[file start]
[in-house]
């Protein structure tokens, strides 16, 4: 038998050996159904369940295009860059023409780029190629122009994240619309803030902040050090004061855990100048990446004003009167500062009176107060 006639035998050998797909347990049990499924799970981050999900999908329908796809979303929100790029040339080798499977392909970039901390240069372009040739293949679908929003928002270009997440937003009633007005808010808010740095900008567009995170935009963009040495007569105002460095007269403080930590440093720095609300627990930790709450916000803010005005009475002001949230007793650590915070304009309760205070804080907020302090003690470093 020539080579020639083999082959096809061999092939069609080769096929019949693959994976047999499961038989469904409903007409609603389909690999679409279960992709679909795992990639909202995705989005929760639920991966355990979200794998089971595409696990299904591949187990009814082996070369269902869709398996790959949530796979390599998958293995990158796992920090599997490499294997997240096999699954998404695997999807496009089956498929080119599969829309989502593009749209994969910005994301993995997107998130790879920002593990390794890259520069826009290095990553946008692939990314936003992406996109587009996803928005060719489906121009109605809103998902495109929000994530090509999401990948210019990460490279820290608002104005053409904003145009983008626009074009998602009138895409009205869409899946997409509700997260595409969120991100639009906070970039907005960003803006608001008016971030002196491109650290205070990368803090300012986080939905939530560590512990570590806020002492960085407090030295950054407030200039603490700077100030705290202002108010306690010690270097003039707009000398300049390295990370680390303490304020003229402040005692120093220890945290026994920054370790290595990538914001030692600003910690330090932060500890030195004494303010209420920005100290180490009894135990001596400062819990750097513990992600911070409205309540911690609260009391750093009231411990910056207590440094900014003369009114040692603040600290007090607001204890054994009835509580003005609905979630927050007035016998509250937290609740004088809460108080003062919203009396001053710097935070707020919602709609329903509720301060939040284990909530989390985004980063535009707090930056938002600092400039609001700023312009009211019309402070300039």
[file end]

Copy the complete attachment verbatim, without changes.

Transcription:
[in-house]
């Protein structure tokens, strides 16, 4: 038998050996159904369940295009860059023409780029190629122009994240619309803030902040050090004061855990100048990446004003009167500062009176107060 006639035998050998797909347990049990499924799970981050999900999908329908796809979303929100790029040339080798499977392909970039901390240069372009040739293949679908929003928002270009997440937003009633007005808010808010740095900008567009995170935009963009040495007569105002460095007269403080930590440093720095609300627990930790709450916000803010005005009475002001949230007793650590915070304009309760205070804080907020302090003690470093 020539080579020639083999082959096809061999092939069609080769096929019949693959994976047999499961038989469904409903007409609603389909690999679409279960992709679909795992990639909202995705989005929760639920991966355990979200794998089971595409696990299904591949187990009814082996070369269902869709398996790959949530796979390599998958293995990158796992920090599997490499294997997240096999699954998404695997999807496009089956498929080119599969829309989502593009749209994969910005994301993995997107998130790879920002593990390794890259520069826009290095990553946008692939990314936003992406996109587009996803928005060719489906121009109605809103998902495109929000994530090509999401990948210019990460490279820290608002104005053409904003145009983008626009074009998602009138895409009205869409899946997409509700997260595409969120991100639009906070970039907005960003803006608001008016971030002196491109650290205070990368803090300012986080939905939530560590512990570590806020002492960085407090030295950054407030200039603490700077100030705290202002108010306690010690270097003039707009000398300049390295990370680390303490304020003229402040005692120093220890945290026994920054370790290595990538914001030692600003910690330090932060500890030195004494303010209420920005100290180490009894135990001596400062819990750097513990992600911070409205309540911690609260009391750093009231411990910056207590440094900014003369009114040692603040600290007090607001204890054994009835509580003005609905979630927050007035016998509250937290609740004088809460108080003062919203009396001053710097935070707020919602709609329903509720301060939040284990909530989390985004980063535009707090930056938002600092400039609001700023312009009211019309402070300039």